• Frontal and parietal cortices. These are involved with recalling long-term memories.

When we use our brains, they physically change—we can form new neurons and rearrange connections. This is known as neuroplasticity. For example, neuroscientist Eleanor Maguire studied the brains of London cabbies-in-training. She found that their right posterior hippocampi (responsible for spatial navigation) were 7% larger than the average person’s because they spent so much time memorizing the layout of the city.

Types of Memory

There are several different classifications and types of memory, some related to specific parts of the brain. Here’s some background about internal and external memory.

16th Century

Interestingly, memory techniques underwent a resurgence even as the need for an internal memory decreased due to mass-produced books and indexes. In the Renaissance, people became re-interested in Plato’s idea that our world is just a shadowier version of an ideal reality. Guilio Camillo believed that there was a set of magical images that represented everything in the universe. If you could just memorize those images, you would learn the workings of the entire universe. This was one interesting theory on how internal and external memory worked.

To this end, Giulio Camillo made plans to build the “Theater of Memory.” The Theater of Memory was architecturally similar to a Roman amphitheater, but where the spectators would have sat, there were paintings and boxes and drawers of cards. Everything that was known about the universe was written on the cards. However, you weren’t supposed to physically visit this building to learn the information; you were supposed to mentally visit it. The idea was that if you visualized the image of a painting, the information stored near that painting would pop into your head.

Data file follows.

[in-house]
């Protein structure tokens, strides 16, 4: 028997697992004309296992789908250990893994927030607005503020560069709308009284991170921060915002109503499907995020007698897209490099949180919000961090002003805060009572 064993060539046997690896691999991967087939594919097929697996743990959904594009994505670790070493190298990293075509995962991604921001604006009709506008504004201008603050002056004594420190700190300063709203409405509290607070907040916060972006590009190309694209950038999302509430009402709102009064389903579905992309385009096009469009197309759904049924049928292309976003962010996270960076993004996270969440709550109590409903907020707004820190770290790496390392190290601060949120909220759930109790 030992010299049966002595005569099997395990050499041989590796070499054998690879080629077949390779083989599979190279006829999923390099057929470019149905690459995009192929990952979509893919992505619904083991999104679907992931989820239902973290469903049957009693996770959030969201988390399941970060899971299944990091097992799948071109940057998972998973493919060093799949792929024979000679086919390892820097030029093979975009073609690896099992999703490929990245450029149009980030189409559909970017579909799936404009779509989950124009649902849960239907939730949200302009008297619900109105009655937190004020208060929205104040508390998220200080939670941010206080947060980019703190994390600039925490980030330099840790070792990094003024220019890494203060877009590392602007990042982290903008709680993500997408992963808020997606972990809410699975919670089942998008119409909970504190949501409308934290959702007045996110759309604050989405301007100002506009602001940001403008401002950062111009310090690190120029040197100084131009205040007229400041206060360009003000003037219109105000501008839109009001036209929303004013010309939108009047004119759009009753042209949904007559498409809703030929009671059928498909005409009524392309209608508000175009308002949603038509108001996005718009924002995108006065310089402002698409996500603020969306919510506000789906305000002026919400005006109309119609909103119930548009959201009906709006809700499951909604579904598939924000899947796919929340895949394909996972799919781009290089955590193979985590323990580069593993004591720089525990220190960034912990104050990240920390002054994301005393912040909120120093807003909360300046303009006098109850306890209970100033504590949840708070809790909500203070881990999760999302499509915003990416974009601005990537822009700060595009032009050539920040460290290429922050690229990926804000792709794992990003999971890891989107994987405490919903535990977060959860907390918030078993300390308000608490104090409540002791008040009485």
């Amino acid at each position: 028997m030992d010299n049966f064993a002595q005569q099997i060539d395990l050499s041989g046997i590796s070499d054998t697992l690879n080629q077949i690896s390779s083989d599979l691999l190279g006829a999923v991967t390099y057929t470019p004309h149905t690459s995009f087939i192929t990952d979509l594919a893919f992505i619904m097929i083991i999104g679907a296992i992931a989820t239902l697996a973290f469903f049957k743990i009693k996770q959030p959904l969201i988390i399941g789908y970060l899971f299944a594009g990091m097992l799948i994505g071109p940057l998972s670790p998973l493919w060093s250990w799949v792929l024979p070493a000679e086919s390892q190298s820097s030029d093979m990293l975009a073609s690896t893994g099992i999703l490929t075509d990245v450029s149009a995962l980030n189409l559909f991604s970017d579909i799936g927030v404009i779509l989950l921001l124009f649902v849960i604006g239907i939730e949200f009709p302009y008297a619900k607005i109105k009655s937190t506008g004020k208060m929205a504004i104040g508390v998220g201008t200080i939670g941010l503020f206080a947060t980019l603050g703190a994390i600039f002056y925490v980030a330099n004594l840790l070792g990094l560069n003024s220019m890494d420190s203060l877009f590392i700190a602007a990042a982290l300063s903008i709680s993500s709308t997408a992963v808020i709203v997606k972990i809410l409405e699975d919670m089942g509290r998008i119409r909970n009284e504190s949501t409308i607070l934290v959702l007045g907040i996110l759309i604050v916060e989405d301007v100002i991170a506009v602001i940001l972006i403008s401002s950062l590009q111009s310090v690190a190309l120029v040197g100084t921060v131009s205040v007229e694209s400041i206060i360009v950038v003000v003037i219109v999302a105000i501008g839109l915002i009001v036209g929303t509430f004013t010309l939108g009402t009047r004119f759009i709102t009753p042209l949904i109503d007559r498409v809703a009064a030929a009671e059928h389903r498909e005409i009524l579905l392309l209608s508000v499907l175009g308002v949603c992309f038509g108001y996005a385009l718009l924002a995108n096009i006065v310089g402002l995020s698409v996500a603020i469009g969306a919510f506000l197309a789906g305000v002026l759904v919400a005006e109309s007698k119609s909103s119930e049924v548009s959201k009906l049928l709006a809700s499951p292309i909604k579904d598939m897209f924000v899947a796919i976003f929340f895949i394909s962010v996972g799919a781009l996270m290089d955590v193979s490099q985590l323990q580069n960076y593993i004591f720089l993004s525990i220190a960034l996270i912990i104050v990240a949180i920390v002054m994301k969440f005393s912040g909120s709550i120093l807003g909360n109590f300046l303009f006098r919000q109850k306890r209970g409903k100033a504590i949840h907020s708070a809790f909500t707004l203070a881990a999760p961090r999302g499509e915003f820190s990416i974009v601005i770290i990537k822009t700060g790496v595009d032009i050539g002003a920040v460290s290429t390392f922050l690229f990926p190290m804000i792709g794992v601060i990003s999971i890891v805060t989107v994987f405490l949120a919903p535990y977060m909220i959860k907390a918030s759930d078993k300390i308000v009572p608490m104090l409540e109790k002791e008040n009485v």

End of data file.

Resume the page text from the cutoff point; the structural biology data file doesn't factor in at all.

The Theater of Memory was never finished, partly because the builders didn’t understand the concepts of internal memory and external memory.

A second notable figure during this time was Giordano Bruno. Inspired by the mystic and philosopher Llull, Bruno came up with a device that would let him turn any word into an image, thus allowing him to better remember the word. The device was composed of a series of concentric circles, similar to a cipher wheel. Each circle had a letter pair that corresponded to an image, action, adjective, object, and circumstance. If you turned the wheels to spell out the word, you’d end up with a memorable image. For example, the Latin word cr/oc/it/us is Pilumnus (a Roman deity)/riding a donkey/with a bandaged arm/and a parrot sitting on his head.

The church was concerned about the potential occult implications of the device and Bruno was burned at the stake during the Inquisition.

Internal and external memory are two important parts of how memory works, and are a part of what makes a person unique.

Internal and External Memory: How Your Brain Works

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Like what you just read? Read the rest of the world's best summary of Joshua Foer's "Moonwalking With Einstein" at Shortform.

Here's what you'll find in our full Moonwalking With Einstein summary:

  • The memory techniques that took the author from novice to US memory champion in one year
  • The 6 key types of memory we use everyday
  • Why memory isn't just genetic, and how you can improve your memory with the right techniques

Carrie Cabral

Carrie has been reading and writing for as long as she can remember, and has always been open to reading anything put in front of her. She wrote her first short story at the age of six, about a lost dog who meets animal friends on his journey home. Surprisingly, it was never picked up by any major publishers, but did spark her passion for books. Carrie worked in book publishing for several years before getting an MFA in Creative Writing. She especially loves literary fiction, historical fiction, and social, cultural, and historical nonfiction that gets into the weeds of daily life.